By: TORI WILSON
The LGBTQ community at IU South Bend has grown over the last few years and IU South Bend has been working to promote a safe, open environment for students to express themselves.
The Queer Straight Alliance (QSA) at IU South Bend is a student organization in which LGBTQ+ individuals and allies find a safe space to socialize, network, and learn.
Treasurer of the QSA, Aiesha Wright, opens up about her experiences with the QSA and LGBTQ community on campus.
“Thanks to the QSA, I’ve had a chance to meet with many different types of people who are all interested in learning about the sexuality spectrum, with so many questions, stories, and thoughts” says Wright.
She has also been allowed to learn about other people’s perspectives when dealing with gender and sexuality. QSA creates many public events for everyone, whether they’re part of the LGBTQ community or not. At one of the QSA’s most recent event, the club teamed up with the LGBTQ Center to host a drag show on campus.
These events allow others to learn more about the community and creates a more understanding environment, according to Wright. Members and attendees can ask questions and listen to other people’s stories to help them better understand the spectrum.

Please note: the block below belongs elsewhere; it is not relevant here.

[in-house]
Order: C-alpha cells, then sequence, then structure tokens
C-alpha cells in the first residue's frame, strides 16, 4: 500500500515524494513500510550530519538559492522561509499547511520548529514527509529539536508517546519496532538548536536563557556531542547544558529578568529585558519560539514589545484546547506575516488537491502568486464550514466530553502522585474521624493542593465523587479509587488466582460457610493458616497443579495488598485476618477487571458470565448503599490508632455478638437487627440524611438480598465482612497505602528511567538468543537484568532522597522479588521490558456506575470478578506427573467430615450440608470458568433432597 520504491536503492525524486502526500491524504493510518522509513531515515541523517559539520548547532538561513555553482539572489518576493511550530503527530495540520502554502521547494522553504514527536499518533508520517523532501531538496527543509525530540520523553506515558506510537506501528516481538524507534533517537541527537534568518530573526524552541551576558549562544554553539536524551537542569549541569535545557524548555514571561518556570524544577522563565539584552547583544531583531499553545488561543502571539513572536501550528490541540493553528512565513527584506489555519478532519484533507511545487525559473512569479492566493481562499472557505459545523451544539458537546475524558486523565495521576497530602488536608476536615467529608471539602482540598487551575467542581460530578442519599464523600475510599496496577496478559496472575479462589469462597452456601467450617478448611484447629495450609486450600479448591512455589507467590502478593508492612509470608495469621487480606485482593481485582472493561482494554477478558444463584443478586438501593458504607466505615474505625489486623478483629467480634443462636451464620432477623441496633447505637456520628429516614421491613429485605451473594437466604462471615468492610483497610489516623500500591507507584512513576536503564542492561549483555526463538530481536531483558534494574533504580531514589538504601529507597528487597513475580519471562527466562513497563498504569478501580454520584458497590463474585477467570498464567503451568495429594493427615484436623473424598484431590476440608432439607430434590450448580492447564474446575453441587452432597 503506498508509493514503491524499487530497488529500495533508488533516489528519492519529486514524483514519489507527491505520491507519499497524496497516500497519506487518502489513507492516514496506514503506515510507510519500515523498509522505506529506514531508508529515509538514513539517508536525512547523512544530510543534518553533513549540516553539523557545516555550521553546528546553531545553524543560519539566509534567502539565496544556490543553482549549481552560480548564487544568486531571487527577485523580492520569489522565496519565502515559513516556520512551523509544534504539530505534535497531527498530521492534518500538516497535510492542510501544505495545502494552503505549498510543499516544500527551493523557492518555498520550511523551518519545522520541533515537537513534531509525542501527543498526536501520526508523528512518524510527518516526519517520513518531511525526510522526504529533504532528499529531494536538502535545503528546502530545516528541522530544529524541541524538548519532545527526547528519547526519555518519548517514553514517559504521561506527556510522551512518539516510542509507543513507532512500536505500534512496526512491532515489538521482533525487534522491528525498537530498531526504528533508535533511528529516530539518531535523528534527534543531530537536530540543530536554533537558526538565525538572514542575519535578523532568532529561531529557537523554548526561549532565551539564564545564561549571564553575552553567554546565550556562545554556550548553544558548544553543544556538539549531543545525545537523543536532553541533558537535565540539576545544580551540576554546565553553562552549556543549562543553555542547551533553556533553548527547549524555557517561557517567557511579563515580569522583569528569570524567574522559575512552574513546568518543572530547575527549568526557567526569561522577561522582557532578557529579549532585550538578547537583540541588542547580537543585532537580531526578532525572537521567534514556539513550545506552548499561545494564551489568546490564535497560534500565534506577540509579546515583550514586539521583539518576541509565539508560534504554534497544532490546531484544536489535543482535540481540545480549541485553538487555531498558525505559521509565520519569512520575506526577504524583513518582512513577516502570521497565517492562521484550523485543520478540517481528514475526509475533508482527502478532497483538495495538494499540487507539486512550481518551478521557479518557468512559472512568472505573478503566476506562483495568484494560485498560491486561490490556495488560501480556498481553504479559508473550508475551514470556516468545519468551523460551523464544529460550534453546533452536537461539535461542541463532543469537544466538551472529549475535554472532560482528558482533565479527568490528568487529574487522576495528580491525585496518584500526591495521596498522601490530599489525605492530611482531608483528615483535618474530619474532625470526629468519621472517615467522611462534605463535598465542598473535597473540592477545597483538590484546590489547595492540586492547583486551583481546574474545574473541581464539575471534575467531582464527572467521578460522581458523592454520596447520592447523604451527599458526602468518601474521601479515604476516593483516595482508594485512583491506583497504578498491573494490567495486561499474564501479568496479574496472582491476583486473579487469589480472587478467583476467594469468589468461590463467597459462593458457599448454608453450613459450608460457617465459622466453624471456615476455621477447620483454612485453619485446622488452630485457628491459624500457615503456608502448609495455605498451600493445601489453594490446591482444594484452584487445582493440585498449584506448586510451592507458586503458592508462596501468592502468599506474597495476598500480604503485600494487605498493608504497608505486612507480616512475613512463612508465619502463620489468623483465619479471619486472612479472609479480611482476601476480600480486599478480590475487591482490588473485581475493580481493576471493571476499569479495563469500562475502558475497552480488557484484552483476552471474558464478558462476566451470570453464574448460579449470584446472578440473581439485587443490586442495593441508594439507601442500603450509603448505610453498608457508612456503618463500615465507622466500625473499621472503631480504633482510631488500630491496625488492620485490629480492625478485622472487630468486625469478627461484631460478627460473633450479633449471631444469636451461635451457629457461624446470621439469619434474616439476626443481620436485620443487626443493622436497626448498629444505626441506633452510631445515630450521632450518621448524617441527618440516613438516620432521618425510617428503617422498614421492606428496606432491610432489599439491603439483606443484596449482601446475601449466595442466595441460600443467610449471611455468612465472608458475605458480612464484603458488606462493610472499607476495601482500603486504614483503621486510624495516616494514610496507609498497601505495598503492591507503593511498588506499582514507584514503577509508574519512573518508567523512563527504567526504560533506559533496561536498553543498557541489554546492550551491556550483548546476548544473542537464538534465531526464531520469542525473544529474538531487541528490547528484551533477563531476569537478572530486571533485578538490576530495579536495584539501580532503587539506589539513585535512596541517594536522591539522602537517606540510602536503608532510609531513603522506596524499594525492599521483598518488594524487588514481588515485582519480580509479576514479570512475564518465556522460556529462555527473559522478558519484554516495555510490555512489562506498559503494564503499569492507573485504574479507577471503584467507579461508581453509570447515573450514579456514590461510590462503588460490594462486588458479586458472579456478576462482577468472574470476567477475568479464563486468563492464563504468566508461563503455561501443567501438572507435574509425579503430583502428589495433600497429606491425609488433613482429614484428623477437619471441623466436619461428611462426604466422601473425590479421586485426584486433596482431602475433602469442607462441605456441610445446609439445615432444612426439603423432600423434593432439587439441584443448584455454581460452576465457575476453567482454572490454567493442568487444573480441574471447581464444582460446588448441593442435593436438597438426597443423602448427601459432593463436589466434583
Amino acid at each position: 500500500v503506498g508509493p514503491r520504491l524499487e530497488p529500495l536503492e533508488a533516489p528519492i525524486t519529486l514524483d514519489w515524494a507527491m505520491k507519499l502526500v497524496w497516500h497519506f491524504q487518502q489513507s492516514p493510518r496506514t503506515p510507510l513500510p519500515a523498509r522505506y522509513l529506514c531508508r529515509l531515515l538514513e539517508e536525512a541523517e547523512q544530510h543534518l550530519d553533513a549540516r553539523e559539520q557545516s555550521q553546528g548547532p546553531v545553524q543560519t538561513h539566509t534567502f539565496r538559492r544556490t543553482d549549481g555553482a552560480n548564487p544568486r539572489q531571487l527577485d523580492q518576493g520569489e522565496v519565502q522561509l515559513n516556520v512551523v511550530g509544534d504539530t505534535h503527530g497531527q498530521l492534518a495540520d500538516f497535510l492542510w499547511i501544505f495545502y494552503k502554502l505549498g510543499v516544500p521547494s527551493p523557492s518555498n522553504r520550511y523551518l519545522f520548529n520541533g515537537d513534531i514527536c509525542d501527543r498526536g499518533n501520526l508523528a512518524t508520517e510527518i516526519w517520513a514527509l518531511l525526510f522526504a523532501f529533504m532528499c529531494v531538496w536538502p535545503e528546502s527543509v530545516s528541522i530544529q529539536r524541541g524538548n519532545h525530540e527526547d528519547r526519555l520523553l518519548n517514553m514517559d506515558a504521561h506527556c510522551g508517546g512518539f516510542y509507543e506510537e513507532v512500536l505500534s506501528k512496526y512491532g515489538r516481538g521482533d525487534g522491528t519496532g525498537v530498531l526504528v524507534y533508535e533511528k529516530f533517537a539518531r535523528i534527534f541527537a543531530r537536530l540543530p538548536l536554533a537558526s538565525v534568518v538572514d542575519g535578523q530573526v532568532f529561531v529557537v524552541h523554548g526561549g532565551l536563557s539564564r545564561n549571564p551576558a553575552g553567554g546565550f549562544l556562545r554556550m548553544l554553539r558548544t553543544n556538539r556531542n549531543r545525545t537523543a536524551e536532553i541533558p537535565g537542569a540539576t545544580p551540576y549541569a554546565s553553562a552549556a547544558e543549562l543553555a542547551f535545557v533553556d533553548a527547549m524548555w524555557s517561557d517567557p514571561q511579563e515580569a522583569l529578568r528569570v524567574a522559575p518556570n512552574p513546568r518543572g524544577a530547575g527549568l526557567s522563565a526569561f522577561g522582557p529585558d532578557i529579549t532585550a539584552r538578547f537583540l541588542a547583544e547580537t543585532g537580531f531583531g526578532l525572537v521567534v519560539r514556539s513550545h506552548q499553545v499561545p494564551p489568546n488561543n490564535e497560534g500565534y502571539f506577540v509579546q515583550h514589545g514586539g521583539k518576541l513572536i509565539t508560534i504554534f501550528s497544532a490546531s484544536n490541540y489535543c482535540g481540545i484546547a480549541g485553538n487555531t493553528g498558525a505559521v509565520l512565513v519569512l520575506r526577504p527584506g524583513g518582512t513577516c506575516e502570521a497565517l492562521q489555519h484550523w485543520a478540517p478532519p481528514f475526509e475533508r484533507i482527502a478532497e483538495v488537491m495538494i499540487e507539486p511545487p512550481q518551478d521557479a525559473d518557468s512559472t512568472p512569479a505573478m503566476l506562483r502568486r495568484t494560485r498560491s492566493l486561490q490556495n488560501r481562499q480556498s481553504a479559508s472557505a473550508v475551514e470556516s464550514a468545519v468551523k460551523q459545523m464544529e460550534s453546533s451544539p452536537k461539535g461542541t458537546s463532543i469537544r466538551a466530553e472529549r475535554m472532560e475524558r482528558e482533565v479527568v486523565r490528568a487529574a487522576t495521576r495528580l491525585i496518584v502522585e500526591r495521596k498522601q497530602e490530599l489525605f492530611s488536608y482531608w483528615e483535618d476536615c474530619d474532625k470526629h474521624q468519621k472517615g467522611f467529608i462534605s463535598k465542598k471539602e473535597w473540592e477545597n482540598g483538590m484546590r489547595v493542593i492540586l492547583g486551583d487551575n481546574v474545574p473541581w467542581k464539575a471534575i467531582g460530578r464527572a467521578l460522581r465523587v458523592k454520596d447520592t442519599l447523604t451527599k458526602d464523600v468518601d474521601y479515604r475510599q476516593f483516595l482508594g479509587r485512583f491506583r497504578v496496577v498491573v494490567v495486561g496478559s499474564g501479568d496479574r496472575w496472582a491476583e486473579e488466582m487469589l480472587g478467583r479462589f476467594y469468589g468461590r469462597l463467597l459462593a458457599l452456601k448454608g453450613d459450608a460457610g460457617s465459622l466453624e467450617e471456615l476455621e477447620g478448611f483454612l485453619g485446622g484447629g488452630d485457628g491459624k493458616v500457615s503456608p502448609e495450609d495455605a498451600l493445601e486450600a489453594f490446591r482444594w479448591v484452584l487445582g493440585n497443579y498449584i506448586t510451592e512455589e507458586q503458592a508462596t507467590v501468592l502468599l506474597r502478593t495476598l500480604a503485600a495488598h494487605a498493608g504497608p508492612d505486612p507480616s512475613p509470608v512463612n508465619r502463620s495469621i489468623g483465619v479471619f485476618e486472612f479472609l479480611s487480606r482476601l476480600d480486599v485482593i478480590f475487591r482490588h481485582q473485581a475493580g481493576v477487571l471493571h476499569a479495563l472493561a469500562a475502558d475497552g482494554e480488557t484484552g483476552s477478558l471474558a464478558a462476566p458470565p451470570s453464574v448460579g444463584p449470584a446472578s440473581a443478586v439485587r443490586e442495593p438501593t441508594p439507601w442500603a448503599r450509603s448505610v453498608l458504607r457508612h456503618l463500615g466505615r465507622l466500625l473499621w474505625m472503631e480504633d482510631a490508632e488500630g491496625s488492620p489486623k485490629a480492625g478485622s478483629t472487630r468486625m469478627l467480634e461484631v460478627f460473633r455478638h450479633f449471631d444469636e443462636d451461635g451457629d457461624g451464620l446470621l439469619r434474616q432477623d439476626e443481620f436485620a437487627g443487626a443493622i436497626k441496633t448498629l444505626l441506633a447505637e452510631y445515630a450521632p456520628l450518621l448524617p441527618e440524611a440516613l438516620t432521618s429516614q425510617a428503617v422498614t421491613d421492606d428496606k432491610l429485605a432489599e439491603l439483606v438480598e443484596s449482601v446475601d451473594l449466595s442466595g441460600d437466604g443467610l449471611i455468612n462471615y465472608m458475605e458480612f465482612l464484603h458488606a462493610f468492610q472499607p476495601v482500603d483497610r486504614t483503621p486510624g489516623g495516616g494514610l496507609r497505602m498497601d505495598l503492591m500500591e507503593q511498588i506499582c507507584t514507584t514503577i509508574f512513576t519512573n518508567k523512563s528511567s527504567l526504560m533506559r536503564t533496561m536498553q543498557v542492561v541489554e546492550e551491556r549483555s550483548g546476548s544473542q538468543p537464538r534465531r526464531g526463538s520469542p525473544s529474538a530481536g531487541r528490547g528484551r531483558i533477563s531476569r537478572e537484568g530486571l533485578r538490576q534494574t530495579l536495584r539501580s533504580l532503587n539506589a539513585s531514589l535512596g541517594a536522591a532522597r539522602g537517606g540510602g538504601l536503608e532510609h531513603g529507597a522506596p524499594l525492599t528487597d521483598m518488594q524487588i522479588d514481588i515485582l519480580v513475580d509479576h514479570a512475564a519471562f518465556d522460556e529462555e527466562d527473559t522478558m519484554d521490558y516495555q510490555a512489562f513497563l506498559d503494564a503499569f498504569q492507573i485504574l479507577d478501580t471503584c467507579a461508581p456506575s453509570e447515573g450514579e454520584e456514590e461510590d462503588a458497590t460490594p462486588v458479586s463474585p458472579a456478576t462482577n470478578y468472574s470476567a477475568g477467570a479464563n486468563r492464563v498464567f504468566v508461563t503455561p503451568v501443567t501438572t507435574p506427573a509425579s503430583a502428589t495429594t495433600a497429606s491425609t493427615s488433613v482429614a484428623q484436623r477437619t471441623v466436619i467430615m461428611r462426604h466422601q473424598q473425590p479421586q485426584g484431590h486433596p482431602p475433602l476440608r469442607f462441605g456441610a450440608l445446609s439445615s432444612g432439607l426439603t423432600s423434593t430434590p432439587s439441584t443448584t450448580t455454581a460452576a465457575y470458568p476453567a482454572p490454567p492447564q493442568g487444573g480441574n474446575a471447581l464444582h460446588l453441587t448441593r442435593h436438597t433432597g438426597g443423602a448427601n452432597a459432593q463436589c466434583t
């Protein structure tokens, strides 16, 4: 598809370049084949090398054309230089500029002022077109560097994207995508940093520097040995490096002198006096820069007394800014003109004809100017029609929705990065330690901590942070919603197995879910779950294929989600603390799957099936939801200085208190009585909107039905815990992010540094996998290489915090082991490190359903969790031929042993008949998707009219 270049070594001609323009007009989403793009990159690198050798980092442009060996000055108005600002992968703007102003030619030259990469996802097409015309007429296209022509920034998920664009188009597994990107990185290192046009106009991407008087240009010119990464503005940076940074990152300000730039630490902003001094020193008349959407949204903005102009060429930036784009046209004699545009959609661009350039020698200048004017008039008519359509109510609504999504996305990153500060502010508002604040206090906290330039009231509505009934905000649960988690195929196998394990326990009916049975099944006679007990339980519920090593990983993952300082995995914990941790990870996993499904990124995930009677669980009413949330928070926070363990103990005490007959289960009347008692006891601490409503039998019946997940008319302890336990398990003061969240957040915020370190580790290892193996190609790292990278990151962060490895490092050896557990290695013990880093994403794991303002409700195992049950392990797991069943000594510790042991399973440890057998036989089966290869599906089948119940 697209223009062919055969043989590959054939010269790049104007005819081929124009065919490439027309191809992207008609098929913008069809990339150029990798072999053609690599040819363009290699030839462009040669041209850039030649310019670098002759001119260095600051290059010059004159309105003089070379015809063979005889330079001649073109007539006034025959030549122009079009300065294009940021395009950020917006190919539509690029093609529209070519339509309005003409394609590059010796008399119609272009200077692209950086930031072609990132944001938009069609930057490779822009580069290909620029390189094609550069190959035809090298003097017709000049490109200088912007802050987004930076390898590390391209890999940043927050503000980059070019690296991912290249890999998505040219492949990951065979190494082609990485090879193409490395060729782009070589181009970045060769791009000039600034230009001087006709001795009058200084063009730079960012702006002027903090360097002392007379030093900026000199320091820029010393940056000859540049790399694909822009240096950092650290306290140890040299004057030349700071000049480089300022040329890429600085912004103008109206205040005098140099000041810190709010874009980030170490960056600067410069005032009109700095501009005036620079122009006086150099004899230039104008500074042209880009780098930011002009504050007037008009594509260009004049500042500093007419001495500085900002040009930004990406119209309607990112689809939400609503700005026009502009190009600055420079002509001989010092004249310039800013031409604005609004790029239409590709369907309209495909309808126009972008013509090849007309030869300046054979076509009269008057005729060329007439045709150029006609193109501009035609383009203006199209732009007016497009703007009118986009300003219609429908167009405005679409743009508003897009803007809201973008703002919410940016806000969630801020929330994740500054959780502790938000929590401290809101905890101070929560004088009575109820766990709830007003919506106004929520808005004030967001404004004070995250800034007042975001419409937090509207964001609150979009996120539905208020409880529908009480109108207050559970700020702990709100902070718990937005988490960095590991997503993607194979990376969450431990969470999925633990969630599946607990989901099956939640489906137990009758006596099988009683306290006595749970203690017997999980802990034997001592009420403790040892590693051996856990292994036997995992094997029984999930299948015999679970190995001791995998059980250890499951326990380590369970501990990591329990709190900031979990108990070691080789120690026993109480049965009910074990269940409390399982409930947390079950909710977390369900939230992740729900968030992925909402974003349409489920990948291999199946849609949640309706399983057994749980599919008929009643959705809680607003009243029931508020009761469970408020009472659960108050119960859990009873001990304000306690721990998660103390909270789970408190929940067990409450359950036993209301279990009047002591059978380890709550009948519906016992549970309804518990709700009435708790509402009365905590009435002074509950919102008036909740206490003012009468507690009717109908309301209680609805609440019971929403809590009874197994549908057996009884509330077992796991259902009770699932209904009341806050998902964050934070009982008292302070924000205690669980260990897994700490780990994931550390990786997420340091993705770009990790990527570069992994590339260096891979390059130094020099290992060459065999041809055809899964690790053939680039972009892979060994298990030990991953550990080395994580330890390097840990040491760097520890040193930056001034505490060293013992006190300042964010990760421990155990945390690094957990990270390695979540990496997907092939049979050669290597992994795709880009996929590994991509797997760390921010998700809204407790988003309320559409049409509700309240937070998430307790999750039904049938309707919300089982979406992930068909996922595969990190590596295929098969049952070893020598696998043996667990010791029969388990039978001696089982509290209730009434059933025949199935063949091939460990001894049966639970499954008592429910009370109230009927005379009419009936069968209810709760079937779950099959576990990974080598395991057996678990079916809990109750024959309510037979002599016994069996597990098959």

To help others better understand the community, Micha Spiece and Justin Flagel are helping to lead training for the Campus Ally Network (CAN) this semester.
Spiece gave intel on what the Campus Ally Network is and what it does. He states, “the Campus Ally Network (CAN) is a group of faculty, staff, and students at IUSB who can visibly support and affirm other faculty, staff, students, and alumni regardless of their sexual orientation and gender identity.”
Spiece has also said that they work to raise awareness and foster safe spaces on campus where people, especially those in the LGBTQ community, can instantly recognize that they’ll be treated fairly, justly, and compassionately.
According to Spiece, “the training workshop helps trainees learn proper terminology and etiquette, campus and local resources and policies, and opportunities for active participation.”
He also stated that the workshop is helpful for anyone who wants to be an ally to LGBTQ individuals or anyone who identifies as a part of the community since many of those individuals seek to be more supportive and visible on campus.
“Once the training is complete, the new allies will be listed on their website. They’ll be given a placard and/or a button to help raise visibility and identity as an ally,” explains Spiece.
To learn more about CAN, visit https://academics.iusb.edu/ally-network/index.html. To learn more about the QSA, visit their Titan Atlas page, or their Facebook page, @iusbqsa.